For many years, there was a widely-held notion that Apple Mac users were more secure than their Windows counterparts. In recent years, however, that notion has been challenged.
In 2012 Apple Mac OS X users were specifically targeted for exploitation by way of a Java vulnerability. Apple has since made multiple moves to improve its handling of Java. Yet according to Carl Livitt, managing security associate at security firm Bishop Fox, simply updating Java and keeping Mac OS X up-to-date aren't enough anymore to guarantee browser security.
"The browser presents such a huge attack surface," Livitt told eSecurity Planet. "It's not just things like Java and Flash; there are also problems in the browser itself."
Livitt recently published a brief guide on how to secure Mac OS X browsers and is also a contributing author of the book, Web Hacking Exposed.https://o1.qnsr.com/log/p.gif?;n=203;c=204660766;s=9477;x=7936;f=201812281312070;u=j;z=TIMESTAMP;a=20392931;e=i
A key challenge with Mac OS X browser security is that the browser typically runs with the same permissions and access to the operating system as the user.
"If you run under the assumption that someone will hack your browser eventually, you then have to limit the things that you yourself can do with a browser in order to limit the things that an attacker can do," Livitt suggested.
Securing Mac OS X
Use multiple browsers. At the top of Livitt's list of suggestions for Mac OS X browser security is for users to run multiple browsers beyond just the default Apple Safari. There are a number of reasons why running multiple browsers is a good idea, limiting risk chief among them. For a Web-based email system like Google's Gmail, for example, many users typically stay logged into Gmail all day. If the browser is hacked, the user's Gmail account and permissions could potentially be at risk. Livitt recommended that users either run Gmail in its own browser that is only being used for email, or simply not stay logged into Gmail all day.
Consider sandboxing the browser. Going a step further, those who are even more risk averse might want to sandbox the browser to limit its access to operating system components. One of the multiple ways of sandboxing on Mac OS X is with the Ironfox application shell script wrapper for Firefox.
Protect cache/cookie information. Cookies and cache stores, which could potentially include authentication information, are among the most valuable sources of information on a user's browser. One way to help insure that cookie information does not persist beyond a given session is by way of a plugin called Better Privacy. It goes beyond just the typical browser cookie clearing to make sure that cookies from Flash or other add-ons are also removed, on a time basis or on browser exit.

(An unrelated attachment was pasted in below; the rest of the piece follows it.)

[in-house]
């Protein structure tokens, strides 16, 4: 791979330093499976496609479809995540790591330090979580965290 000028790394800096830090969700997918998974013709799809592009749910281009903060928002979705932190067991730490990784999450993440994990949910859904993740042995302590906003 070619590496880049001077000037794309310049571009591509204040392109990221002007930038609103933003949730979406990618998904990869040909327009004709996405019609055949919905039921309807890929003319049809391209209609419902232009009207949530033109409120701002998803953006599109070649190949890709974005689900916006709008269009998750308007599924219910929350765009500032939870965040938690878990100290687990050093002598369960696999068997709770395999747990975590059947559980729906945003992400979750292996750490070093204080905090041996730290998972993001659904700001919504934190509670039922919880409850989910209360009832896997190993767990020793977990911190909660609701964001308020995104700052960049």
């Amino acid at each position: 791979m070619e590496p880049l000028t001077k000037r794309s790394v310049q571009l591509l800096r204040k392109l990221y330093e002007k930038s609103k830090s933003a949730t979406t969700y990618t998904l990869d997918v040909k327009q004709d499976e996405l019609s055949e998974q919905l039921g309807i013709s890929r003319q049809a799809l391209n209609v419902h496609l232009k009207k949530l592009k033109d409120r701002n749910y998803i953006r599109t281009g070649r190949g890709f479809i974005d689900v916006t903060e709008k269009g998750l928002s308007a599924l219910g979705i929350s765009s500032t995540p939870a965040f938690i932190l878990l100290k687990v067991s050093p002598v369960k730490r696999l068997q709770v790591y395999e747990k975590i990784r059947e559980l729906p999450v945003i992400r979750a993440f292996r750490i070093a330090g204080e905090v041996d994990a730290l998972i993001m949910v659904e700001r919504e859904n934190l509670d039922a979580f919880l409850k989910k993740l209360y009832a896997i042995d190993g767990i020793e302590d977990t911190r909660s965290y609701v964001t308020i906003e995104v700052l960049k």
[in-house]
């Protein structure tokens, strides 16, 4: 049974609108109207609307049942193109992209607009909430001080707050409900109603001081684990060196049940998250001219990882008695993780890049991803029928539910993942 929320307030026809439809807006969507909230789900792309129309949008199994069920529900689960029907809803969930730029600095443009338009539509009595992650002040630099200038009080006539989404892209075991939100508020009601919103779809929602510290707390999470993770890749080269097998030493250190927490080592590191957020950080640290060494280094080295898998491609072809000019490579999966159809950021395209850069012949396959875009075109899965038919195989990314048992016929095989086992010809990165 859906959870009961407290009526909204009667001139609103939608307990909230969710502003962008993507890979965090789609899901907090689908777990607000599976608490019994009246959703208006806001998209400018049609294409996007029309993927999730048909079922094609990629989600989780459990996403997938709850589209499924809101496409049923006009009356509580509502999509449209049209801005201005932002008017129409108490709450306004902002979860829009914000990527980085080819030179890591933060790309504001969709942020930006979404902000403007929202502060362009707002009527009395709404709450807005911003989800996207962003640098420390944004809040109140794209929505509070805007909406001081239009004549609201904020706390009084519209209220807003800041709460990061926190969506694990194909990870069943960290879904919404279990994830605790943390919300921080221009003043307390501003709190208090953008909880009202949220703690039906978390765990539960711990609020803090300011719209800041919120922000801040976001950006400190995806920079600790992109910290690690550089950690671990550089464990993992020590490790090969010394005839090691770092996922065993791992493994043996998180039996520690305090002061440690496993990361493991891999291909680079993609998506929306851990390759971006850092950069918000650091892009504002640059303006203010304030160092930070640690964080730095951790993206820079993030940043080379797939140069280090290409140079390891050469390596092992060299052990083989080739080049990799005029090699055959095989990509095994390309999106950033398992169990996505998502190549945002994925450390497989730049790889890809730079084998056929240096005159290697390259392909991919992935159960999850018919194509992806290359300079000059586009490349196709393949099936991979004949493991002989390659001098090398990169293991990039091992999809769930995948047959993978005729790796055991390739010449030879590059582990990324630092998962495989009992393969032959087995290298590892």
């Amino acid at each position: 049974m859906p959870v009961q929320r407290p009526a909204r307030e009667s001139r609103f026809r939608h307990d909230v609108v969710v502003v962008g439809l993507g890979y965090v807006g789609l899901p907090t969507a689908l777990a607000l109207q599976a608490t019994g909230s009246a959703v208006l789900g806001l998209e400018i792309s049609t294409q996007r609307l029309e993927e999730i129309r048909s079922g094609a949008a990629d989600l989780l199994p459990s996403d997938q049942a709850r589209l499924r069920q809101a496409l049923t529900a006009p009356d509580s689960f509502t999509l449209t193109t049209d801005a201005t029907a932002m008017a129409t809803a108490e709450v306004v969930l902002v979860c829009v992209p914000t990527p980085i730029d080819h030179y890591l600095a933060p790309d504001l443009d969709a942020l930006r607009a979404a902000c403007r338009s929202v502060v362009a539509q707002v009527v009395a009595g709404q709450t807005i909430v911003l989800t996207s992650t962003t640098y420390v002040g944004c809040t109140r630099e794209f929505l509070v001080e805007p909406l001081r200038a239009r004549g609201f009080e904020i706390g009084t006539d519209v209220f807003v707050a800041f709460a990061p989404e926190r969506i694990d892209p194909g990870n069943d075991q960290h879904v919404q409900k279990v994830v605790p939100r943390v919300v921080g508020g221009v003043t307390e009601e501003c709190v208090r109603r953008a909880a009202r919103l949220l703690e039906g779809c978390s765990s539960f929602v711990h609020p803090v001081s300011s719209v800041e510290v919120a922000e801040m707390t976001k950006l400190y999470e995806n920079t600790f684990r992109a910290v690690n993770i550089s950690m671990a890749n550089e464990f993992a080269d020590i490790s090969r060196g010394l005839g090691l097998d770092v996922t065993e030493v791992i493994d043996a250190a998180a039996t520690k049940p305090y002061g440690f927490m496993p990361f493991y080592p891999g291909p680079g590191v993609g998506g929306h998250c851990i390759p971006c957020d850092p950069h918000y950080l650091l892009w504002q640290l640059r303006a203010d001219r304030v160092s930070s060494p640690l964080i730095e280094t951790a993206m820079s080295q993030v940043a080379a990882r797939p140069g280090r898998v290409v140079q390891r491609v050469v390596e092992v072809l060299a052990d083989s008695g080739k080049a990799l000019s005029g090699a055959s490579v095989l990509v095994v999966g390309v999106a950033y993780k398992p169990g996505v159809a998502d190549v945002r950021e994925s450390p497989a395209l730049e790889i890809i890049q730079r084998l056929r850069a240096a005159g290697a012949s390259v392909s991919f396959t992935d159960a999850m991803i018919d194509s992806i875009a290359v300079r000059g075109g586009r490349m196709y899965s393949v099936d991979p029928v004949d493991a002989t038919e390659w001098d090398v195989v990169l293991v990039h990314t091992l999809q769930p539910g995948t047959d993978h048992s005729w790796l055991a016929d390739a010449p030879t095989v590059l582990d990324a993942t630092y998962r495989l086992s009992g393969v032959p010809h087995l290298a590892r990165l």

Supplement native firewall capabilities. Mac OS X has its own built-in firewall and anti-malware capabilities which provide a degree of protection for users. To supplement the built-in capabilities, Livitt suggests the use of a program called Little Snitch. Little Snitch is an advanced firewall that tracks all incoming and outgoing connections from a machine.
It also provides a pop-up window each time a program tries to connect to something, requesting users to explicitly grant permission. "After a while, you train Little Snitch to allow or block things," Livitt said.
If a Mac OS X browser is somehow breached and the attacker tries to make a connection to server in China that the user doesn't know about, for example, Little Snitch will alert the user before the connection is made. "Little Snitch is a pretty great addition to the crappy OS X firewall," Livitt added.
Impacting OS X Usability
A primary tenent of Mac OS X is usability. Adding additional layers of browser security could impact some of that usability, at least initially.
As you add more protection, you have to jump through more hoops, Livitt noted. That said, he said the additional measures typically just involve a bit more up-front work by the user until they get used to it.
"Like most things in life, a little hard work up front pays dividends in the end," he said.
Sean Michael Kerner is a senior editor at eSecurity Planet and InternetNews.com. Follow him on Twitter @TechJournalist.